CAPE TOWN -
Getting back into exercise after recovering from Covid-19 is not as straightforward as with other viral infections, here are some things you need to consider.
Sports Physician, Dr Etti Barsky, says that over the past 30 years, doctors relied on the ‘neck check’ to decide when an athlete is ready to return to physical training after a respiratory infection and that experts agree on a stepwise approach to resume training.
“If your symptoms are confined to your head and neck, for example, a runny nose, sinus pain or a scratchy throat; and you don’t have a fever or muscle aches, then you are most likely clear to train,” said Barsky.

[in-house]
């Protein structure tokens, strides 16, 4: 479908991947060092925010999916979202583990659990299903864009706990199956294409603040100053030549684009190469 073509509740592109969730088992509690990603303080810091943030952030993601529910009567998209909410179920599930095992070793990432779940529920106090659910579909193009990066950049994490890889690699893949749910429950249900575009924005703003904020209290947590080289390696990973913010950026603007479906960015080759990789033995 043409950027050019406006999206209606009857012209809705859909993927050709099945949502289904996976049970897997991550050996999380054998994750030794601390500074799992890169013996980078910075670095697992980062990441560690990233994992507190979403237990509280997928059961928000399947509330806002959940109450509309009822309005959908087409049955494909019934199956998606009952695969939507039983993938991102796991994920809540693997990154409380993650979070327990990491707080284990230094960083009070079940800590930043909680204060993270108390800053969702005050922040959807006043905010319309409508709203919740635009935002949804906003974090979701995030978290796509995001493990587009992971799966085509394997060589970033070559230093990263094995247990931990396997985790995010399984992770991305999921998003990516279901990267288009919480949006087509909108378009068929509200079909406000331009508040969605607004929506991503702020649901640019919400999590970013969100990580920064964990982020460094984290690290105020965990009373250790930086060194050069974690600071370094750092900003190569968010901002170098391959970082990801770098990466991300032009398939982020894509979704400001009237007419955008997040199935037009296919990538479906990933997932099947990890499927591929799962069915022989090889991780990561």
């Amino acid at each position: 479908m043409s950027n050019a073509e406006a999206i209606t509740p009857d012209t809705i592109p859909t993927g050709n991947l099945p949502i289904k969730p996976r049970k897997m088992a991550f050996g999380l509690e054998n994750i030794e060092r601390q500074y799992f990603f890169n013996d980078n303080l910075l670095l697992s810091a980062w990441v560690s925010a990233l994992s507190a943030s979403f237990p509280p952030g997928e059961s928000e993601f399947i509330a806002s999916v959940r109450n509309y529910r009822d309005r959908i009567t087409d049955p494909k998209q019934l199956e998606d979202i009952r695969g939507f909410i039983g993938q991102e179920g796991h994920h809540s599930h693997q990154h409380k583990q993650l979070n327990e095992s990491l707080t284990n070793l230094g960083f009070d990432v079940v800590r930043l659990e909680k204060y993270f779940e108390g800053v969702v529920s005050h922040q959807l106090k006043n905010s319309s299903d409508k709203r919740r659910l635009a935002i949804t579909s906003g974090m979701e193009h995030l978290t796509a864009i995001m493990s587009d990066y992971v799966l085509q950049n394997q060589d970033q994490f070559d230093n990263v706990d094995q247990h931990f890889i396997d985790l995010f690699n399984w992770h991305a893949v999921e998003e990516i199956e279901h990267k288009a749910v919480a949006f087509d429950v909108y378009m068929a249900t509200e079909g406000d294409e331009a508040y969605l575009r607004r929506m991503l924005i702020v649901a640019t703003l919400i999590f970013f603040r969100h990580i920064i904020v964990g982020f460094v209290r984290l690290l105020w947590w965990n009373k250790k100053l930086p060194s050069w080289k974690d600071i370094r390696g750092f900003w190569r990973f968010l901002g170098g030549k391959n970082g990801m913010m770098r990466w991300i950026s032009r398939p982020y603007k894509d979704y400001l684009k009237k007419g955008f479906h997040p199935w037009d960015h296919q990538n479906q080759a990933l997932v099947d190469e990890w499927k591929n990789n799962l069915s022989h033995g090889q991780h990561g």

“The more high-level athlete you are, the more it is advised to go for a formal check-up which would include an ECG and cardiac enzyme level checks.
“The best practice is to resume training in a slow and steady way. You need to pay attention to both the physical and psychological effects of a workout,” she said.
ALSO SEE: HEALTHY HABITS TO KEEP POST COVID-19
Things to look out for during a workout:
A higher than usual resting and exercise heart rate,
Excessive fatigue – this includes knowing that you had a low-intensity workout,
Shortness of breath
Dizziness, Chest pain, Muscle pain and Palpitations.
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